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  • Macleans

    Blackout Exposes Ontario's Dependency on Imported Power

    THERE are few things as mournful as a darkened, silent midway. So when the Canadian National Exhibition opened last week, Toronto as a whole took heart. The historic Aug.This article was originally published in Maclean's Magazine on September 1, 2003

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  • Macleans

    Blackout Hits Ontario and Seven US States

    This article was originally published in Maclean’s magazine on August 25, 2003. Partner content is not updated. IT TOOK just nine seconds to turn the clock back a century. A voltage fluctuation in some Ohio transmission lines. Then, at 4:11 p.m. n a muggy August Thursday, a faster-than-you-can-blink reversal in the flow of current, suddenly sucking away a city's worth of power from the eastern half of the continent.

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  • Article

    Blacksmithing

    All these workers practised a technology that came from the great French craft tradition; their highly skilled art derived from trade guild knowledge, instruction and scientific treatises.

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  • Article

    Blindness and Vision Loss

    There are approximately 836,000 visually impaired Canadians, although only a small number of them have been blind from birth.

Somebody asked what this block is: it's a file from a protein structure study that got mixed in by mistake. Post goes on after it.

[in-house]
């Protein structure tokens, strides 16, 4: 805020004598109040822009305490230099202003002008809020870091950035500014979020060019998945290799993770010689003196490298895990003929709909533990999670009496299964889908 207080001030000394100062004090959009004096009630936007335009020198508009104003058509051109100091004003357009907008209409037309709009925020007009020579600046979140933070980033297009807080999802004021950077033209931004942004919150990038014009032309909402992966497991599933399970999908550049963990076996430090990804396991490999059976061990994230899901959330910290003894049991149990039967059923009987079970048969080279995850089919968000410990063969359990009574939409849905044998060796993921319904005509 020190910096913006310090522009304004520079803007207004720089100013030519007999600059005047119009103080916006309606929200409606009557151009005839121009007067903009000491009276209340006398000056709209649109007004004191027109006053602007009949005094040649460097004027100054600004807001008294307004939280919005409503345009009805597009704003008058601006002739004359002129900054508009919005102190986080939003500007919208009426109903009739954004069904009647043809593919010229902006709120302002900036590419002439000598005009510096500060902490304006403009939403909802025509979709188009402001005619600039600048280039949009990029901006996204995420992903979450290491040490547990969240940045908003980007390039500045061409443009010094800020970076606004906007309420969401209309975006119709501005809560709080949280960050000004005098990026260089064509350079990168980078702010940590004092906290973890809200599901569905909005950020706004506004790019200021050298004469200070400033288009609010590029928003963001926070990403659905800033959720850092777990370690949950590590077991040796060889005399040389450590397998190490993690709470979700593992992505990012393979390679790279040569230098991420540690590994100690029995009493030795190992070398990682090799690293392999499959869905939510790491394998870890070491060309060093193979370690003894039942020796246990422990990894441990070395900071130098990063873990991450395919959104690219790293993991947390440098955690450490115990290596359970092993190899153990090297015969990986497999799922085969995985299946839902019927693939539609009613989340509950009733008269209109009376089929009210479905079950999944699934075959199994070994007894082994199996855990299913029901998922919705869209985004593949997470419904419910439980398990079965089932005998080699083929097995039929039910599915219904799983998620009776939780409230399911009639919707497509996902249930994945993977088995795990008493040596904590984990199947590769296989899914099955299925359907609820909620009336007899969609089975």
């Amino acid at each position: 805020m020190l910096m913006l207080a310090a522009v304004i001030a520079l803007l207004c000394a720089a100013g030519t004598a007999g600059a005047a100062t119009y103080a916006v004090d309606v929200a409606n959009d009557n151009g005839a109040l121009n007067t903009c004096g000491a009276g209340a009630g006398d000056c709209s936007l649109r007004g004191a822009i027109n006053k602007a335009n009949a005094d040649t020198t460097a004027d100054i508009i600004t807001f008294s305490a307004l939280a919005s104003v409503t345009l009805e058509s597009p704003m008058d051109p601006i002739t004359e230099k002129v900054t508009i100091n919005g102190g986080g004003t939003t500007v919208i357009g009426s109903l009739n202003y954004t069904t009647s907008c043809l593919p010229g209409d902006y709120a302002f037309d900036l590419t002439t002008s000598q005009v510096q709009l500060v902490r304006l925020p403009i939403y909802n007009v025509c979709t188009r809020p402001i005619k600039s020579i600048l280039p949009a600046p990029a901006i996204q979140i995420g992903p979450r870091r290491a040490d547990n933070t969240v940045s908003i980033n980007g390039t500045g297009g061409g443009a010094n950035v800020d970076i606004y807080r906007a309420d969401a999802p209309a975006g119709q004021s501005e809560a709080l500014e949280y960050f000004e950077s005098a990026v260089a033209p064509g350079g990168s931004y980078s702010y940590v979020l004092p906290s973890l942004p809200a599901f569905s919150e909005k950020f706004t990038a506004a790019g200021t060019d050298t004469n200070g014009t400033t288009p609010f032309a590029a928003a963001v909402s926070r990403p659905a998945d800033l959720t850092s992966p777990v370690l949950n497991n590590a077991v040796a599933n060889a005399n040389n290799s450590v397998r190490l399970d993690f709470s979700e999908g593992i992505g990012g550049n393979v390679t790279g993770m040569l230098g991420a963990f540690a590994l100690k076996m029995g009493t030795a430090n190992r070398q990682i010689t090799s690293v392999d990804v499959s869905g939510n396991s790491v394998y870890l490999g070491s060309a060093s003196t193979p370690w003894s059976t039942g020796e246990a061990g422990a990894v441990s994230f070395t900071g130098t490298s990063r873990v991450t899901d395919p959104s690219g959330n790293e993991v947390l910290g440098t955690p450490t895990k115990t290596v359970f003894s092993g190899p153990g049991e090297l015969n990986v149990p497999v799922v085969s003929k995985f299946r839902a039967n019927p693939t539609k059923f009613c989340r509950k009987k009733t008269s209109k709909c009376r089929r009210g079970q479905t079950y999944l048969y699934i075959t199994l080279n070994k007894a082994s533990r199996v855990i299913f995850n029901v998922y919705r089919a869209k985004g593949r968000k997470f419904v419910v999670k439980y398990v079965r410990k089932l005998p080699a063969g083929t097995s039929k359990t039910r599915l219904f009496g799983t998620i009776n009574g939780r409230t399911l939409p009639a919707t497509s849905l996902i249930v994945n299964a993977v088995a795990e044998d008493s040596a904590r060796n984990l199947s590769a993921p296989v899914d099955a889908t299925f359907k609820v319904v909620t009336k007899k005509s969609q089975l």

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  • Article

    Blindness and Visual Impairment

    In Canada the largest agency serving blind and visually impaired persons is The Canadian National Institute for the Blind. CNIB has 9 geographic service divisions with over 60 regional offices, and the CNIB Library for the Blind serves all areas of Canada.

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  • Macleans

    Blood Substitute Tested

    According to medical lore, the ancient Incas were the first to attempt blood transfusions. And over the centuries doctors around the world have pumped everything from beer to urine into hemorrhaging patients.This article was originally published in Maclean's Magazine on August 24, 1998

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  • Macleans

    Body Dysmorphic Disorder Can Lead to Self-Mutilation

    This article was originally published in Maclean’s magazine on December 19, 2005. Partner content is not updated.

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  • Article

    Bomarc Missile Crisis

    The CIM-10B Bomarc was the world’s first long-range, nuclear capable, ground-to-air anti-aircraft missile. Two squadrons of the missile were purchased and deployed by the Canadian government in 1958. This was part of Canada’s role during the Cold War to defend North America against an attack from the Soviet Union. Prime Minister John Diefenbaker’s refusal to equip the missiles with nuclear warheads led to a souring of Canada’s relationship with the United States, especially once the Cuban Missile Crisis brought the issue to the fore. The issue split Diefenbaker’s Cabinet and contributed to his party losing the 1963 election.